Floating south along the inside passage between Ketchikan, Alaska and Vancouver, B.C., my wife and I cast our blues over an ending odyssey into the wake of our cruise ship.
In less than two days, we both will return to the sobering reality of our patient’s needs and our respective, professional constructs of time: a day sliced up like pie into stingy segments within which live the potential for lasting transformation - for both patient and therapist.
Having been safely ensconced in the loving care of her Uncle Don and Aunt Livia, our Boston terrier, Lilly, will once again dive between the sheets with mommy and daddy and snuggle herself to sleep. Given her heightened sensitivity, Lilly may also sense our re-alignment of attitude that often accompanies a close encounter with nature.
“Orcas off starboard!,” a man from a lower balcony shouts, pointing to placid waters. I bounce up reflexively from writing this blog and lurch toward my camera until I remember, “Don’t have to do that anymore.”
That was not the case yesterday while we were aboard a nautical tour off the shores of Silverking Lodge. Our observant guide gestured wildly to a cluster of seagulls circling over a patch of bubbling water - a strong signal that whales are about to breach.
Earlier, I’d recorded a distant dorsal fin arcing across the water on my cell phone, but this spectacle could be the visual mother lode. Except . . . in the time it took me to fumble for my phone and receive that vexing message “You’ve exceeded your data limit,” a pod of five or six baleen whales had leapt in unison from the ocean’s depths and splashed back down like so many Apollo space capsules.
“Oh my God! Did you see that!?” my wife shrieked with joy. Crestfallen, I looked up from my frozen photo screen to the now flat surface of the bay. In my zeal to “capture” this moment, I’d lost it completely. It was as if I was never there. Even if I had successfully “taken” that video, I would never be able to fully possess the experience.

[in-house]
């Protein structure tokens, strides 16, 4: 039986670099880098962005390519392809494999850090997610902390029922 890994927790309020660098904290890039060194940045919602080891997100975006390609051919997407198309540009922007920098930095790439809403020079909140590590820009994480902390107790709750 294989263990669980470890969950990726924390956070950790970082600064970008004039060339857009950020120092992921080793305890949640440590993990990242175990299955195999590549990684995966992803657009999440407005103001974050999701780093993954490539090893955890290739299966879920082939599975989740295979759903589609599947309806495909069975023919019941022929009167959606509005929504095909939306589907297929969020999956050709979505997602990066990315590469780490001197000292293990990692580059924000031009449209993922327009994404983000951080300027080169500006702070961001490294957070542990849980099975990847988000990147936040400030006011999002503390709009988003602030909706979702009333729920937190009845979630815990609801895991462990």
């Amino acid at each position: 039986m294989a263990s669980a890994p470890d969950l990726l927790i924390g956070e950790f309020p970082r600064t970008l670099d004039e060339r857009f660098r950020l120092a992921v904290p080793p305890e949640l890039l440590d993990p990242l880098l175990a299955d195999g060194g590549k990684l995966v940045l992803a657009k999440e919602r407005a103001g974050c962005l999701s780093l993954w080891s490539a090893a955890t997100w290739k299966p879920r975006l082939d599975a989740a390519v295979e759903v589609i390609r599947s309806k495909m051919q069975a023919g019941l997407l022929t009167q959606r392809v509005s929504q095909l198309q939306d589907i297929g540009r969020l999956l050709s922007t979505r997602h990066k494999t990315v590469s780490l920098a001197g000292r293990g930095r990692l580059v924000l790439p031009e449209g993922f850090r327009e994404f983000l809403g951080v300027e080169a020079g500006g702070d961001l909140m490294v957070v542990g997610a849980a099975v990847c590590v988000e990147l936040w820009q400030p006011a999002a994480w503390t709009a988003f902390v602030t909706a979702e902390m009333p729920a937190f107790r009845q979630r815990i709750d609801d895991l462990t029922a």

My wife and I have returned home to Lilly dozens of times after journeys long and short. Only once did I record Lilly’s exuberant response when we opened the door. Every other time I was so involved in the joyous reunion that it never occurred to me to record the event; there was no need to “possess" it because I knew that Lilly’s love was a part of our lives.
Over the years, Lilly taught me something I’d forgotten: for an experience to be truly transformative, it must be completely lived in the moment. When I start analyzing, recording and “capturing,” I become detached - my chance for change slips away.
Does this mean that I will never again “take” pictures? Of course not. But it does mean that my first priority is to have an experience before trying to record it for posterity. However spectacular, the best image cannot replace being there in person.
Whether it’s beholding a breaching pod of whales or bathing in an exuberant reunion with your animal beloved, each experience for which we dare to be present becomes a part of us that we carry around forever.
And it weighs nothing.